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U.S. court convicts ex-president of Honduras of aiding drug traffickers

Former President of Honduras Juan Orlando Hernández is escorted by Honduran police to be extradited to the United States to face charges related to drug traffickers, on April 21, 2022, in Tegucigalpa, Honduras.
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Former President of Honduras Juan Orlando Hernández is escorted by Honduran police to be extradited to the United States to face charges related to drug traffickers, on April 21, 2022, in Tegucigalpa, Honduras.

Updated March 8, 2024 at 4:29 PM ET

Former President of Honduras Juan Orlando Hernández has been found guilty on charges relating to drug trafficking and weapons possession, in a trial by jury in New York.

A New York Federal District Court convicted the 55-year-old ex-president Friday of three counts including conspiring to import cocaine into the United States and to use machine guns and "destructive devices."

Once seen as a reliable Central American partner by both the Obama and Trump administrations, Hernández was lauded by former President Donald Trump as a man who helped the U.S. stop "drugs at a level that has never happened."

It is one of the rare instances a former leader of a country has been tried and convicted in the U.S. on drug related charges. A prominent previous example was Panamanian Gen. Manuel Noriega, who was convicted in 1992 in a federal court in Florida of allowing a Colombian cartel to ship cocaine through Panama to the U.S.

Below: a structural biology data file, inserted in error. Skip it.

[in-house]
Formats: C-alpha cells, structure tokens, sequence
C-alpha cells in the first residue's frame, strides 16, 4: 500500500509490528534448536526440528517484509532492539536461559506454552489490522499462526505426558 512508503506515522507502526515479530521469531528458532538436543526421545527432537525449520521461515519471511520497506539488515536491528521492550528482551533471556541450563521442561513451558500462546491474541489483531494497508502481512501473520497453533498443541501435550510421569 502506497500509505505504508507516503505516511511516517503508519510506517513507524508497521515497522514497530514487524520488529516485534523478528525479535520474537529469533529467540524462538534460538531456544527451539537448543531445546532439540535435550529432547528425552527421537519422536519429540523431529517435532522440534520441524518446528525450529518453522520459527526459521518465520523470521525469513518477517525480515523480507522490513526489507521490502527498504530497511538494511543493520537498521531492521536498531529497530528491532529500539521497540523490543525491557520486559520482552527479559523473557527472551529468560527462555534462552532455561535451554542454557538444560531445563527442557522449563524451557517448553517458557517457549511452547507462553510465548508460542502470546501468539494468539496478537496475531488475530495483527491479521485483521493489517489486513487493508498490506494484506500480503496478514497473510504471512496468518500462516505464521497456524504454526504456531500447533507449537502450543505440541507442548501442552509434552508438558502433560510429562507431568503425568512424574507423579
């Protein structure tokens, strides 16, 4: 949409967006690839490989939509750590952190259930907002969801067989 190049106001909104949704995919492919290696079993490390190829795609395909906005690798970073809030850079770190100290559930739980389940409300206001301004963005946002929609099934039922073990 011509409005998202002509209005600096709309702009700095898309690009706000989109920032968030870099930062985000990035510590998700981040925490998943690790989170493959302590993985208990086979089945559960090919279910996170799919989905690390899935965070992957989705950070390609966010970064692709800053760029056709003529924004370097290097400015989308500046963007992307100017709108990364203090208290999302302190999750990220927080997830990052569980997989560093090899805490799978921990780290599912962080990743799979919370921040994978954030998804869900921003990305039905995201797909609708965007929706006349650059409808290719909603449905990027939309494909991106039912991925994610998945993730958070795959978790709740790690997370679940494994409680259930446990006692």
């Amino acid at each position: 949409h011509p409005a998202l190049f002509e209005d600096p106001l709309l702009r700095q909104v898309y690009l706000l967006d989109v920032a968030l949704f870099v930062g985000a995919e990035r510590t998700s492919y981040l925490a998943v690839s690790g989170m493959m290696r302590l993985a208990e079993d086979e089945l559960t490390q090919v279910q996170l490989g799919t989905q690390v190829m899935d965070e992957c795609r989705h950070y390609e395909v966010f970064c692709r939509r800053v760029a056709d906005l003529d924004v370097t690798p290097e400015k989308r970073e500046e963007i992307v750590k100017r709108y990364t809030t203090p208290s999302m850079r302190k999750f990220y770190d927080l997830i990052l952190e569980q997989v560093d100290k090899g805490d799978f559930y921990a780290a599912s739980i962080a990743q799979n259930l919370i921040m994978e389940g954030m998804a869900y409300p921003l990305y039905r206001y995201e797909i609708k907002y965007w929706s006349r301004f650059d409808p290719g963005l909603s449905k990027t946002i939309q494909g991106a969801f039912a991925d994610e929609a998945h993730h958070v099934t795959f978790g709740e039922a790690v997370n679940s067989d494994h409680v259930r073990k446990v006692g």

Hernández served as a Honduran congressman, congress leader and finally two-term president. He was arrested in February 2022, only weeks after he finished his second presidential term.

When he eventually took the stand at his trial, he admitted that drug cartels bribed nearly all politicians in Honduras. But he said he never took a bribe.

He argued that drug dealers were trying to sink him by lying at the trial. He pointed to his ties to American officials, including presidents, as proof he was helping the U.S. with its war on drugs.

Prosecutors presented convicted drug dealers as witnesses. And they testified that they paid millions of dollars destined for Hernández and his two campaigns for president in 2013 and 2017. In exchange, they testified, the former president protected some of the world's biggest drug dealers.

The Justice Department said in a statement Friday that Hernández "was at the center of one of the largest and most violent drug-trafficking conspiracies in the world."

Hernández "abused his position as president of Honduras to operate the country as a narco-state where violent drug traffickers were allowed to operate with virtual impunity, and the people of Honduras and the United States were forced to suffer the consequences," Attorney General Merrick Garland said in the statement.

DEA Administrator Anne Milgram said the former Honduran leader and the leader of Mexico's Sinaloa cartel worked "hand-in-hand to send deadly drugs into American communities."

The verdict was announced during the second day of deliberations, after a two-week trial that has been followed closely in his home country.

NPR correspondent Eyder Peralta contributed reporting from Mexico City.

Copyright 2024 NPR. To see more, visit https://www.npr.org.

International Desk